Trolley of Death

I have yet to meet anyone that isn’t fascinated by venomous creatures and their potential to… well, kill you. Australia is full of them and some are not always what you would expect!

Working at the museum means I have access to a whole host of natural history objects. Recently I had to do a photoshoot featuring some of the venomous animals I work on. I gathered together several specimens onto a trolley to move them around and voila! Trolley of Death was born.

I translated this trolley of death into a series of tweets to promote museum collections as a research source to the venom community, highlight little-studied perdators and educate the public about some of the myths that swirl around these animals.

In the lead up to the new #trolleyofdeath tweet series @anemonegoddess I’d thought I would take a moment to recap first series highlights:

Male Platypi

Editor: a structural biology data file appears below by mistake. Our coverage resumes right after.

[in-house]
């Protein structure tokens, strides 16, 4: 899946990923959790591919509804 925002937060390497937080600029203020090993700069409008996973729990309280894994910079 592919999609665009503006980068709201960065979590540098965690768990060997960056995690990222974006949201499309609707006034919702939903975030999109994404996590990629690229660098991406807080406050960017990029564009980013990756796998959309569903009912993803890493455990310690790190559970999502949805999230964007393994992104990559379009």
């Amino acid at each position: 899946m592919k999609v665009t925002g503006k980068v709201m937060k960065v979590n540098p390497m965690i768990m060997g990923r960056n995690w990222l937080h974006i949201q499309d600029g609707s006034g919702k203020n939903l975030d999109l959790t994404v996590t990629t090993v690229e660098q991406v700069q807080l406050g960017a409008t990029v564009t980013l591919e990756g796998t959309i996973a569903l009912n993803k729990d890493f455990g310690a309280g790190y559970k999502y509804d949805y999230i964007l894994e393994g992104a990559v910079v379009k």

Platypus males use the venomous spurs in defence when competing for mates. Only males have venom and it contains defensin toxins which are antimicrobial.

Zero known human deaths.

Coastal Taipan

Despite their friendly appearance, Coastal Taipans are a nervous snake ie. dangerous. The word ‘Taipan’ comes from the language of the wik-mungkan people (Cape York, North Queensland). The venom contains neurotoxin Taicatoxin.

Five known human deaths.

Armed Anemone

The fish-feeding armed (sea) anemone will leave you feeling nauseous with headaches and a rash that can last up to 9 months. The venom contains sodium channel inhibitors.

No deaths recorded, just pain.

Trolley of Death Series 2 commences on Twitter on Tuesday 21st September to celebrate #NationalBiodiversityMonth. The series runs for six weeks on a Tuesday, also known as #ToxinTuesday in the venom research community.

SPOILER ALERT: The first creature feature for the new Twitter series will be the unattractive, but cute in its own way, Stonefish. Unless of course you have stood on one, and then in no way would you find them endearing!

Each week I highlight a few interesting facts including the animals best known toxin and number of deaths (though not every venomous creature can kill you). I hope you can join in and you may even have an animal you would like featured in the future!

Compiled by sea anemone taxonomist and venom researcher Dr Michela Mitchell. Follow her on Twitter @anemonegoddess